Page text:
WASHINGTON (Gray DC) - As an old football player himself, Illinois Senator Dick Durbin knows how important it is to stay safe in the game.
“Err on the side of safety, err on the side of caution,” Durbin said.
That’s why he is continuing to push for legislation called the Protecting Student Athletes from Concussions Act.
Durbin says the act would strengthen K-12 schools’ procedures for preventing, detecting, and treating student-athletes who suffer concussions while competing.
“I visited a high school in Chicago not long ago and met with a football team and it wasn’t more than two weeks later that there was a serious injury of one of those same players in a routine high school football game and the poor young man went into a coma,” Durbin added.
The Centers for Disease Control and Prevention (CDC) estimates nearly 3.8 million incidences of sports-related concussions occur every year. Durbins’ legislation includes a policy that would require students who are suspected of having a concussion to stay out of the game. The bill would also force schools to notify a student’s parents of an injury and obtain a written release from a health care professional before the student can return to play. Durbin said the point is to mandate a national 'when in doubt sit it out policy.’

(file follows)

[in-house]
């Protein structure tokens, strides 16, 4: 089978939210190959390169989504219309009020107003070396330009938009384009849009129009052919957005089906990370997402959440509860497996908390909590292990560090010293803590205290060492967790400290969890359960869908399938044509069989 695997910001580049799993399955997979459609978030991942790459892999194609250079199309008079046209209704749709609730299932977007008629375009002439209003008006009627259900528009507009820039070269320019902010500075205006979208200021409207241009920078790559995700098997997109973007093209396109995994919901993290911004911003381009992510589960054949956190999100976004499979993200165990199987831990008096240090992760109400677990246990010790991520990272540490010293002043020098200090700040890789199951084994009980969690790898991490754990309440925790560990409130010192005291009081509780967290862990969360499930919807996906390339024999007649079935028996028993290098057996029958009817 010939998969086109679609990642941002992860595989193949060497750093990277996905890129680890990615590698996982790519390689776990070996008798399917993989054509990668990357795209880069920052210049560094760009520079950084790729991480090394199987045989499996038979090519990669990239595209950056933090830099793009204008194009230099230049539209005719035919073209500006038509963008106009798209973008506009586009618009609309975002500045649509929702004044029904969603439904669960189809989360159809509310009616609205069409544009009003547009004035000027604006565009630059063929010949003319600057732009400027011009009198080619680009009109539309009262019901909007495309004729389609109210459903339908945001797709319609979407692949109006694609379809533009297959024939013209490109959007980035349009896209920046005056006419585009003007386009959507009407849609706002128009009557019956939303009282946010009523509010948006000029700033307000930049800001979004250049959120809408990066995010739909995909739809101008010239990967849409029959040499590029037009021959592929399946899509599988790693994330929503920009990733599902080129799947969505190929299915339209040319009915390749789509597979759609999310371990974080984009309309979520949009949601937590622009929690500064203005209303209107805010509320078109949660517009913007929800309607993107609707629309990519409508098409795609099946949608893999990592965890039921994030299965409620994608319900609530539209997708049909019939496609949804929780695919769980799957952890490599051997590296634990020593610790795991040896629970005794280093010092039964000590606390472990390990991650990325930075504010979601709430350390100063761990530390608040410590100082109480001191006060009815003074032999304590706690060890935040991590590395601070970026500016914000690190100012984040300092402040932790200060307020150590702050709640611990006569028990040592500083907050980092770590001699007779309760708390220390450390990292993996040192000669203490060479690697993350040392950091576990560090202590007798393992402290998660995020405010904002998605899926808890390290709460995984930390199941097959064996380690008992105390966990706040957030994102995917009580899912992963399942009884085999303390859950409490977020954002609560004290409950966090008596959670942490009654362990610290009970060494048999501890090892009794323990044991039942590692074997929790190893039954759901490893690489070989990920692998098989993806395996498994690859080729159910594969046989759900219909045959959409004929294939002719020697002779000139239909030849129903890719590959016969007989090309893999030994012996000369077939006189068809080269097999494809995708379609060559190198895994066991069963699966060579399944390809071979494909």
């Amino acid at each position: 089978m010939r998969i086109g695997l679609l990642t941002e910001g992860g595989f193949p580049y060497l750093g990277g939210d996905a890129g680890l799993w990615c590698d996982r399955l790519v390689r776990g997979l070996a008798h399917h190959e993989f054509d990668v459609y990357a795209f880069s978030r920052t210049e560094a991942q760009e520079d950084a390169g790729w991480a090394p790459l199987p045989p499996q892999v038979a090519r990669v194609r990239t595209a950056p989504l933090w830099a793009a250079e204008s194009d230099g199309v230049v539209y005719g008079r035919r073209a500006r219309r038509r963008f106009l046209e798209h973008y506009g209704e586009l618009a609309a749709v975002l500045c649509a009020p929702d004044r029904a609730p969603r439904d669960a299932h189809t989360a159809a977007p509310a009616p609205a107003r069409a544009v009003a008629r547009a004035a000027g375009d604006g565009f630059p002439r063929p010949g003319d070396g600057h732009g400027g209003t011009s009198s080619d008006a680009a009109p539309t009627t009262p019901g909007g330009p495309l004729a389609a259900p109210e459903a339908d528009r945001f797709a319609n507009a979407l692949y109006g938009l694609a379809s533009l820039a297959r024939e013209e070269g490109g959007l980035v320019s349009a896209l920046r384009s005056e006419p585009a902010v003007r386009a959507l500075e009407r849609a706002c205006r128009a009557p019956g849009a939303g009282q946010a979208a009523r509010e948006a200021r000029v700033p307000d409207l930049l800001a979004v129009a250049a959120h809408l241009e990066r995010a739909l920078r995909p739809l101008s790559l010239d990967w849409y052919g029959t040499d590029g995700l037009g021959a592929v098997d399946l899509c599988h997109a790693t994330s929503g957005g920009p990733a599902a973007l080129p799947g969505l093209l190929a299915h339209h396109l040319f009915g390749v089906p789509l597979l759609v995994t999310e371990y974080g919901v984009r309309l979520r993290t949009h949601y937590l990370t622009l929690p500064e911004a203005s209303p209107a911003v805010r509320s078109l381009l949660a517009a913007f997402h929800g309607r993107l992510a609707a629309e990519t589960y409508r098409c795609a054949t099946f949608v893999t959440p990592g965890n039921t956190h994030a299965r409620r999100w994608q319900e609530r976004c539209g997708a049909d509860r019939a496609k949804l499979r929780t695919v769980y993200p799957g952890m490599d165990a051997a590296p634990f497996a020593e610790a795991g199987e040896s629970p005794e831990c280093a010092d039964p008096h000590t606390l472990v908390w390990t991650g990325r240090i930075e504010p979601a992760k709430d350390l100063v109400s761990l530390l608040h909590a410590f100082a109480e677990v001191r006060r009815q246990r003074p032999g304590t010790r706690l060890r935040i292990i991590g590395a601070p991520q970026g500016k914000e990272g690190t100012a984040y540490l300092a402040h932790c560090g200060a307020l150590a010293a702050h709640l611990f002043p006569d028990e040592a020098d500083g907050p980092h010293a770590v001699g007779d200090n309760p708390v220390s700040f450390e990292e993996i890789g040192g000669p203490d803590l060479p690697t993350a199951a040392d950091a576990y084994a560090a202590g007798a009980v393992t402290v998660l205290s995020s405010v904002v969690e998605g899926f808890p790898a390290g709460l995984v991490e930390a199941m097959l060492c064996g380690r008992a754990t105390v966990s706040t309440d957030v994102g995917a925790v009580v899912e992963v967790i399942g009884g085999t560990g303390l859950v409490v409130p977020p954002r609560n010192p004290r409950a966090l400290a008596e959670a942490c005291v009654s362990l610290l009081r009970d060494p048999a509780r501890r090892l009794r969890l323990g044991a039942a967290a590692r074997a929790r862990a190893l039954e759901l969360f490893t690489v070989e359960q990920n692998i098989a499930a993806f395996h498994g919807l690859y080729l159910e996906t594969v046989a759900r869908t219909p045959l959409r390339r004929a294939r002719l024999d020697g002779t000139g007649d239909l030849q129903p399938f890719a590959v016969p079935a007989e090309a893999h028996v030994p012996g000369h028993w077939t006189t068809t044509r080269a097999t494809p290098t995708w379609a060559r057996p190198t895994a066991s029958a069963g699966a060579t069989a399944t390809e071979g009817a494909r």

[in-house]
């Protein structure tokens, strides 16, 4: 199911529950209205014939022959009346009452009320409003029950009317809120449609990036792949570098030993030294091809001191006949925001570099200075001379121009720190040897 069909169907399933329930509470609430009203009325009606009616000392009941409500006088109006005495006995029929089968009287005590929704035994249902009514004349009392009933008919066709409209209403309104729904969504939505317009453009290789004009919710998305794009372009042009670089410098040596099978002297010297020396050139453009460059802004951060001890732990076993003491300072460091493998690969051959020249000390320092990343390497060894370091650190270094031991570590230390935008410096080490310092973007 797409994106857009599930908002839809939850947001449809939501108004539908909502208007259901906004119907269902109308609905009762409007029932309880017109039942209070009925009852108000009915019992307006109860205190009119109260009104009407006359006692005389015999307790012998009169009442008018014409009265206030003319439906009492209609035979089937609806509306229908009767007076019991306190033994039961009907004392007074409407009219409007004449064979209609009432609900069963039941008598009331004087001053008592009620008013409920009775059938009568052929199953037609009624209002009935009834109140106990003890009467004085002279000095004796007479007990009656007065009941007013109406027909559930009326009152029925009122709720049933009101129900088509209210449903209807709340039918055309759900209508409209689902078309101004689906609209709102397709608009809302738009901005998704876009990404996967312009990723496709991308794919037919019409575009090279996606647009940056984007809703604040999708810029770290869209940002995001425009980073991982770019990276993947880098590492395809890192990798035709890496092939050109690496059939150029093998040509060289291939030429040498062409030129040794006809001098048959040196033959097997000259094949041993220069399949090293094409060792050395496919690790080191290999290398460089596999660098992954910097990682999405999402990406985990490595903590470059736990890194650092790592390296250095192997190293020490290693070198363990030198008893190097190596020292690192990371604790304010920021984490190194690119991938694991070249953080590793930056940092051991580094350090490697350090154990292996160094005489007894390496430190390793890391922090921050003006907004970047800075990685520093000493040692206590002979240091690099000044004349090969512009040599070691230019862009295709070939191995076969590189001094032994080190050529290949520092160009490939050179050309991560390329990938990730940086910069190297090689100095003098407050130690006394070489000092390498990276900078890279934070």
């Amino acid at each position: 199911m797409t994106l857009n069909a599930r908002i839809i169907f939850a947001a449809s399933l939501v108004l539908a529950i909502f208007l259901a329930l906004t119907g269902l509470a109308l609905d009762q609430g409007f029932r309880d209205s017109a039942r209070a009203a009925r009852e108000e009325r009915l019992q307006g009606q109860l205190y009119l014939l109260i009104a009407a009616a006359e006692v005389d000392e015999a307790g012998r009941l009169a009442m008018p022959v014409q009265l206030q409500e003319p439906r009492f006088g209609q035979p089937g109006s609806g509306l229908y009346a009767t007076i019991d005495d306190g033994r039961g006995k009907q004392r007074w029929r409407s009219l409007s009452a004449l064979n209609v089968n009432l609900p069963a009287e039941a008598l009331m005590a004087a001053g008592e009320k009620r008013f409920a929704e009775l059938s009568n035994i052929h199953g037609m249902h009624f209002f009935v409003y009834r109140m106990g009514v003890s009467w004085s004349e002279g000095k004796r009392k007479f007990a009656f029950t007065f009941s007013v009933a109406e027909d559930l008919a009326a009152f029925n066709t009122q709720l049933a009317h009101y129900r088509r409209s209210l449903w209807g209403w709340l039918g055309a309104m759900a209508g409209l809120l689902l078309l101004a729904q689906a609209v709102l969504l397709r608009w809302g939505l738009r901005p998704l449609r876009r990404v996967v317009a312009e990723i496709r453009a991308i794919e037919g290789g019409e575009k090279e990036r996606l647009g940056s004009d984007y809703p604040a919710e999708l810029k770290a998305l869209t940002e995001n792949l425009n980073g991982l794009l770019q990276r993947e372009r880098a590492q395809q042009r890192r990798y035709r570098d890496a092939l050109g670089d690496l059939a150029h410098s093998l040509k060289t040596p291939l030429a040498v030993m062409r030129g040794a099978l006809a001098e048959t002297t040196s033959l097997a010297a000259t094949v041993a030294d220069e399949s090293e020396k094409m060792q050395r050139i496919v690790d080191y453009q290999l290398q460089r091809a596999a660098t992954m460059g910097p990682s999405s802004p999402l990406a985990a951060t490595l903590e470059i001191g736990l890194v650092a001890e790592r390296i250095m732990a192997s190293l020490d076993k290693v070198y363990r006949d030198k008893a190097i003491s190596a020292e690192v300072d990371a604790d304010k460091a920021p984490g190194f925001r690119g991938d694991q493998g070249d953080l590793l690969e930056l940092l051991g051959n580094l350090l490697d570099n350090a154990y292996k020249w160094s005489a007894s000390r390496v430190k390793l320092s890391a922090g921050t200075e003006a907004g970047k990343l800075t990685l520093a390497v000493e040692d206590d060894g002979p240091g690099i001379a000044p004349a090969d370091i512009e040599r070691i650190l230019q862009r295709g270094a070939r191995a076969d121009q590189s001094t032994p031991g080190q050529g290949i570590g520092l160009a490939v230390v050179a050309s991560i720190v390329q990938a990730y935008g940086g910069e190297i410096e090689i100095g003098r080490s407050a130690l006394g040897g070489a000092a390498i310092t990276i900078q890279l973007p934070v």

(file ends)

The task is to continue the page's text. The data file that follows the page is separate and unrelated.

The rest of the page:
“Make sure they are safe another day for another game,” Durbin said.
All states would have five years from the bills enactment to issue guidance to schools about concussion plans.
A state that fails to do so, would forfeit 5% of its federal formula funding the first year, and another 5% the second.
Senator Durbin tried to include this legislation in the recently passed Education Bill, it didn’t make it in but he was able to make sure the bill allows funds to be used to address student athletic safety, including a plan for concussion safety and recovery practices.